It is definitely the people and the network you can build. For me, working at the ZHAW is a great opportunity to be with inspiring colleagues and to constantly educate and challenge myself. Many researchers, teachers and business people at the ZHAW are active in both business and academia, which creates a lively working environment.
Finally, a review and an outlook: Has the dream become more realistic for young girls to start a career as a soccer player?
When I was a girl, and I watched football on the TV, I got so fascinated, and I thought “I want to become a football pro”. However, I soon realized that at the big games I watched on TV, only men played. I remember that at some point I was sad because I realized that for me it wasn't the same as for the boys at my age.
Today it is a more realistic dream for girls than it was for me, not to mention how it was for my mother or even my grandmother. The quality of the leagues is higher, the games are much more visible and big and traditionally male clubs are starting to realize that a successful women's team creates synergies and is not a burden. FC Barcelona, for example, is investing some of its capital in women's soccer. In just a few years, the club has become world-class as a result. This spring, FC Barcelona's women's team broke European attendance records when they played in front of more than 91,000 spectators at El Classico. Those who still go around with the old argument that "nobody watches women's soccer" are simply outdated, and most of them have never seen a live women's soccer match themselves.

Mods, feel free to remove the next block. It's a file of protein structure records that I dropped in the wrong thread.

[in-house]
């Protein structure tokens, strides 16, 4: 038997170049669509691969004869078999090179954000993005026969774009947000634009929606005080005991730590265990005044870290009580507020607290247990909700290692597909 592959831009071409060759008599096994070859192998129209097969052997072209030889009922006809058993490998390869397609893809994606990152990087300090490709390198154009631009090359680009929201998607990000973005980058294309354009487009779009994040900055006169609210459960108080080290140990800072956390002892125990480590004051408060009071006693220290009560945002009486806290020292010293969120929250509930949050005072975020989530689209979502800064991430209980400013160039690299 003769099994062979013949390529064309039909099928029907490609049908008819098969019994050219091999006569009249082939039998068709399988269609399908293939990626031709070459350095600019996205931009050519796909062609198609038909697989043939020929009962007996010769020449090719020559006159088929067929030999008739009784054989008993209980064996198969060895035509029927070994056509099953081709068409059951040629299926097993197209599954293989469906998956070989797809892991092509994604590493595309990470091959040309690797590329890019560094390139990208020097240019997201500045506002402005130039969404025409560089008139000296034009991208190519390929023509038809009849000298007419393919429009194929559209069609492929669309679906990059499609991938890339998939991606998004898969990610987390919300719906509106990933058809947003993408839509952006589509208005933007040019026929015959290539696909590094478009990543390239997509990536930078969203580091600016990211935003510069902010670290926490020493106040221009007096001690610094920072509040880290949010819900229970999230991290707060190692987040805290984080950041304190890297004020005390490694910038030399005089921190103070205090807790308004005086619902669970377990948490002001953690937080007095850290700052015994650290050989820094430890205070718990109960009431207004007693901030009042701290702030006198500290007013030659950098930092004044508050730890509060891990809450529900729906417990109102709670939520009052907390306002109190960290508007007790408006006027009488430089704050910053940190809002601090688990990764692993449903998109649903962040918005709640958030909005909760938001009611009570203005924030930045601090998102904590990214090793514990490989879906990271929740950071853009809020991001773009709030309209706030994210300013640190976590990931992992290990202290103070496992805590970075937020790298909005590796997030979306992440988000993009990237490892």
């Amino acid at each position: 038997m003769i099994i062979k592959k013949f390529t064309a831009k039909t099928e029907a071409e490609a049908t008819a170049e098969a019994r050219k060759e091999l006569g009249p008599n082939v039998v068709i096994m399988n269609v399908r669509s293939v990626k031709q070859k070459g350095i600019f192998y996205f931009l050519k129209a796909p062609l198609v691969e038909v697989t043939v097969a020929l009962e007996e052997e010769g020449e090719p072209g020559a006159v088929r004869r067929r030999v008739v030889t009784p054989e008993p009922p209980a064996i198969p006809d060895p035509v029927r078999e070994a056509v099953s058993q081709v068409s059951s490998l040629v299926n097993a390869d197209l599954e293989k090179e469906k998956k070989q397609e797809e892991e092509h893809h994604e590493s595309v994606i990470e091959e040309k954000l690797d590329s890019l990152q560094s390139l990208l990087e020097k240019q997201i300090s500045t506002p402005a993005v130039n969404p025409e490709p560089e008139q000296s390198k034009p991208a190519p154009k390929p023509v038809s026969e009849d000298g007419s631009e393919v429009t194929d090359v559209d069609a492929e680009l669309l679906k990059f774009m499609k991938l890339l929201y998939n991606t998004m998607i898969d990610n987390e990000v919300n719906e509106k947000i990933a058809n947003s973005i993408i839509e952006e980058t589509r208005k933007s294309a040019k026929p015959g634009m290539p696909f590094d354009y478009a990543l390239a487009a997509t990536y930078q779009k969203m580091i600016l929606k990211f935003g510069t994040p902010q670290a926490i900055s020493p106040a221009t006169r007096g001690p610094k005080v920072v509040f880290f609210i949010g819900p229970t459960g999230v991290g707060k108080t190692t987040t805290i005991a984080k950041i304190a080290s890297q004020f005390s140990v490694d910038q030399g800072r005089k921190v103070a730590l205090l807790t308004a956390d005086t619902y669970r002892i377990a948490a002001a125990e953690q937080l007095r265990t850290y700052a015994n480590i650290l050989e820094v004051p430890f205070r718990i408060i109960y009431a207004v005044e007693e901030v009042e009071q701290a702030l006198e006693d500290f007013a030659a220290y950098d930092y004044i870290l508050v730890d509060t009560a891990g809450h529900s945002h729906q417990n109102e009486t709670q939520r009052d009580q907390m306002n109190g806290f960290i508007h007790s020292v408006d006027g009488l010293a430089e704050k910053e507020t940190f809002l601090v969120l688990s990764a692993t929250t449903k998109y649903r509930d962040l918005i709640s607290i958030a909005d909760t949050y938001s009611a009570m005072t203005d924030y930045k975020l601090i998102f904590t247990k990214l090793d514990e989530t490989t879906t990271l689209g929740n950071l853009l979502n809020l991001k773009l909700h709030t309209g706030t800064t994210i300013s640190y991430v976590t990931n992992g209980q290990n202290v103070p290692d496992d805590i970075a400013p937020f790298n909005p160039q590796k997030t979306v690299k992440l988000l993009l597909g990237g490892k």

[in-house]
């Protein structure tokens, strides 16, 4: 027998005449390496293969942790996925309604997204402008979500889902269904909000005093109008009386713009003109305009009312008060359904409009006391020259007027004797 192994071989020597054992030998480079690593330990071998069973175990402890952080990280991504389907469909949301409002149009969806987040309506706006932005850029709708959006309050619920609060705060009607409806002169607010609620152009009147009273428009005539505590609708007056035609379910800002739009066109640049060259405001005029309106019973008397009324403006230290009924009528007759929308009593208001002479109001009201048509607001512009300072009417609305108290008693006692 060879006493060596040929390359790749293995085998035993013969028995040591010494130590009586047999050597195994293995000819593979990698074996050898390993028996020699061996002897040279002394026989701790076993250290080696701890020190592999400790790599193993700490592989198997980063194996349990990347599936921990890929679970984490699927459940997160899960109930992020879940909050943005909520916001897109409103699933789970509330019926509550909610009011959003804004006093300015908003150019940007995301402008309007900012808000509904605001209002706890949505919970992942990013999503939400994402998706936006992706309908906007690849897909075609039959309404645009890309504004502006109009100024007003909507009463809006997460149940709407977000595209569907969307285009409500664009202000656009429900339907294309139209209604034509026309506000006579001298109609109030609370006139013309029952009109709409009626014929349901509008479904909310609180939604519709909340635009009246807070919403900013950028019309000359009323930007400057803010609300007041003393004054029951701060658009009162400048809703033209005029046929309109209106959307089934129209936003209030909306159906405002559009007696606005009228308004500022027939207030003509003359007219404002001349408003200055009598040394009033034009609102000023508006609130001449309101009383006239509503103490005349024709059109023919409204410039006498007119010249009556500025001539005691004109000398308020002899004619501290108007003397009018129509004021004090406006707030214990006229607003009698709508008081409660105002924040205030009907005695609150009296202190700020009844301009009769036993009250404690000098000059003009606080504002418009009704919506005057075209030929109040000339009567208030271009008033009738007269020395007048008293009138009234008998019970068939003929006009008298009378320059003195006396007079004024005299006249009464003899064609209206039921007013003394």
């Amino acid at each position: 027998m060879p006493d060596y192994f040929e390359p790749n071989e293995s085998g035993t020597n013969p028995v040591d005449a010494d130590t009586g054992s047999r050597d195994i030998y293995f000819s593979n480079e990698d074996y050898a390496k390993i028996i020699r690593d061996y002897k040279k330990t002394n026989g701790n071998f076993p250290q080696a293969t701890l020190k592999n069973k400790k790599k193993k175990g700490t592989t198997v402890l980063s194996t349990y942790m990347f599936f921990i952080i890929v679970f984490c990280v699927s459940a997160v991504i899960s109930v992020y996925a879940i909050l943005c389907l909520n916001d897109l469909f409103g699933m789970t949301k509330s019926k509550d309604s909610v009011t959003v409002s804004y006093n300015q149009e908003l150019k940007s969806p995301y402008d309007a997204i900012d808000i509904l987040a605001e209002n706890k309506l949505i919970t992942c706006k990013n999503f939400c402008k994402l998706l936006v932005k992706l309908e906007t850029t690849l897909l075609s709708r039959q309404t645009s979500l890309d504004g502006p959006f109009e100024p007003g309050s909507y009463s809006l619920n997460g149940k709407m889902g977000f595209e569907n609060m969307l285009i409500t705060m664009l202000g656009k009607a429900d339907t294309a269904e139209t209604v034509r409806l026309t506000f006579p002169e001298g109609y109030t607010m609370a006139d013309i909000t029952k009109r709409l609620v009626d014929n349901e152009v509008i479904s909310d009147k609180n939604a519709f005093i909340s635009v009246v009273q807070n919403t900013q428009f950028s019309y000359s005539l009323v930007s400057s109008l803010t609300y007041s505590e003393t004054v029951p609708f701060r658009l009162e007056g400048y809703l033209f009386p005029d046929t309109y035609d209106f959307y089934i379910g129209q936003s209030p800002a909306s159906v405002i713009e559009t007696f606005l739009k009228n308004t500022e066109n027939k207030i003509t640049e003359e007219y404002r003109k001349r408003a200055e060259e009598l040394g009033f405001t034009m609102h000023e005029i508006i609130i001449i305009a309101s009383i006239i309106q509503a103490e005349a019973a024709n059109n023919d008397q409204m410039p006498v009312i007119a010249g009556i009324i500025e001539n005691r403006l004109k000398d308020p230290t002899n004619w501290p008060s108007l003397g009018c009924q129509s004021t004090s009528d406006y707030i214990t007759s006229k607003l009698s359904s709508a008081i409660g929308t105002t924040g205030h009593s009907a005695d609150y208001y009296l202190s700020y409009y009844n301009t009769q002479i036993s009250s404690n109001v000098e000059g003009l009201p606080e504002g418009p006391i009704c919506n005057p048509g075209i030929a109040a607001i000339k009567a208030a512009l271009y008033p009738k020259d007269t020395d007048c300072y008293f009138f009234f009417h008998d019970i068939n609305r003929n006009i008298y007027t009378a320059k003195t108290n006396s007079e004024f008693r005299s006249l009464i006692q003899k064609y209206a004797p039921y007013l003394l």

Still, there is a big difference in “grassroots” investments. As mentioned, it is more accessible for boys to start playing football than for girls. In general, the quote I once heard is still accurate: “you make investments in girls only when they have proven that they are good enough, whilst for boys, you invest early to make them good”. However, as within any other business, the rule of strategic, long-term investments leading to a higher quality of the end product, also applies to women´s soccer. Latest proof of this is the UK government´s investments following the Lioness success in the EURO 2022.
Every day, I see all the players around me, former and current team mates that are working hard to follow the passion of playing football. And I have done too. Still, one can never forget that I am extremely priviliged, and for this I can only be grateful for all the female athletes that have fought before me. In many aspects, I do feel that times are changing. Women play football. Women are leaders. The future is ours!